Please find below interesting analysis UBS published about the development of 25 cities around the world.
“The specter of a global recession has haunted housing markets for years. Yet in the midst of the current pandemic-triggered shock, this fear has so far turned out to be unfounded. Despite the sharpest global economic downturn in more than 60 years, house prices have actually accelerated in the last four quarters. Price increases in the cities UBS analyzed have accelerated in the last four quarters, despite the global recession. Only four cities recorded negative annual price growth rates – the last time there were fewer cities with negative price growth was 2006. UBS sees three reasons for the resilience of housing markets in the first half of 2020, despite the global pandemic. First, home prices are a backward-looking indicator of the economy, which therefore react with a delay to economic downturns. Moreover, the number of transactions declined in most cities in the second quarter of 2020 compared with the previous year, complicating price formation and reducing the validity of observed prices. Second, the majority of potential home buyers did not suffer direct income losses in the first half of 2020. Credit facilities for companies and short-time work schemes mitigated the fallout from the crisis, supporting employees’ housing affordability. Third, governments helped homeowners in many cities during the lockdown periods. Housing subsidies were increased, taxes lowered, and foreclosure procedures suspended.”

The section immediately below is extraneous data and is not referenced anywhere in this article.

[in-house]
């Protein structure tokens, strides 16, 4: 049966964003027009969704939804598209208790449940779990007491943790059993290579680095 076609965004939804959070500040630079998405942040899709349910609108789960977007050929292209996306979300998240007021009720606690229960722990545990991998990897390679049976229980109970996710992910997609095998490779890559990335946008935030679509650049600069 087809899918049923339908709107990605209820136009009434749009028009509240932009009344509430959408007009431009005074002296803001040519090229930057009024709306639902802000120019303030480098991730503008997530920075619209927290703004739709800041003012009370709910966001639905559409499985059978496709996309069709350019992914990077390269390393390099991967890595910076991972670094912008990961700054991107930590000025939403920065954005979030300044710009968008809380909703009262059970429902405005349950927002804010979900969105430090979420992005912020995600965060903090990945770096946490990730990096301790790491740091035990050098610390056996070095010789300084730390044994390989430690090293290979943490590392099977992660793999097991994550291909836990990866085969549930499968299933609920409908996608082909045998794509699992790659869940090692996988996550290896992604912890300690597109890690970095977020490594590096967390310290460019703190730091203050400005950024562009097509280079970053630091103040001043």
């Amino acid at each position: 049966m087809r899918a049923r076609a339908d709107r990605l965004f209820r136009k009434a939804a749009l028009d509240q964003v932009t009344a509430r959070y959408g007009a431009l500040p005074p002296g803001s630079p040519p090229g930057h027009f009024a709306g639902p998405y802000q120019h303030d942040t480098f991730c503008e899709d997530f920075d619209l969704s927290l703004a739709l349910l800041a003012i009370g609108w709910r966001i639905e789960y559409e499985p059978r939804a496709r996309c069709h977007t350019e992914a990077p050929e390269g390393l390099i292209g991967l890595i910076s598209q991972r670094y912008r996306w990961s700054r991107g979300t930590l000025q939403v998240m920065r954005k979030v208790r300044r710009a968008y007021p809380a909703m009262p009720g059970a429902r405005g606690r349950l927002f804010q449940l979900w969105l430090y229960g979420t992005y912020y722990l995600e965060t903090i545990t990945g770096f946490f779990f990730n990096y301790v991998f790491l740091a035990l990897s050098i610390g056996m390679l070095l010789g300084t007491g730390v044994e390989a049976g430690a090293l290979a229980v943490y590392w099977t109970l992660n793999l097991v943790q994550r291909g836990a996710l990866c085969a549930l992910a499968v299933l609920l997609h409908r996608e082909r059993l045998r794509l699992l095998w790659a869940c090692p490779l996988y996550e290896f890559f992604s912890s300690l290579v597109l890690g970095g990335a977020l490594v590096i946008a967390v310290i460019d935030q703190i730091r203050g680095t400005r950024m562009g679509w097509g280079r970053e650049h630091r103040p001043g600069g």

“A time to sell?
The current cities at bubble risk seem to be weathering the coronavirus crisis relatively well. The local economies of Munich, Toronto, and Hong Kong will likely recover quickly. But even in the absence of a broad market correction, the potential for widespread capital gains seems depleted. This is of particular importance for buy-to-let investors as price-to-rent ratios have reached a record-high (i.e. yields are low) and rental growth is uncertain. In this environment, selling properties warrants consideration, as investors are likely to find assets with better risk-return characteristics.” (UBS study published November 2020)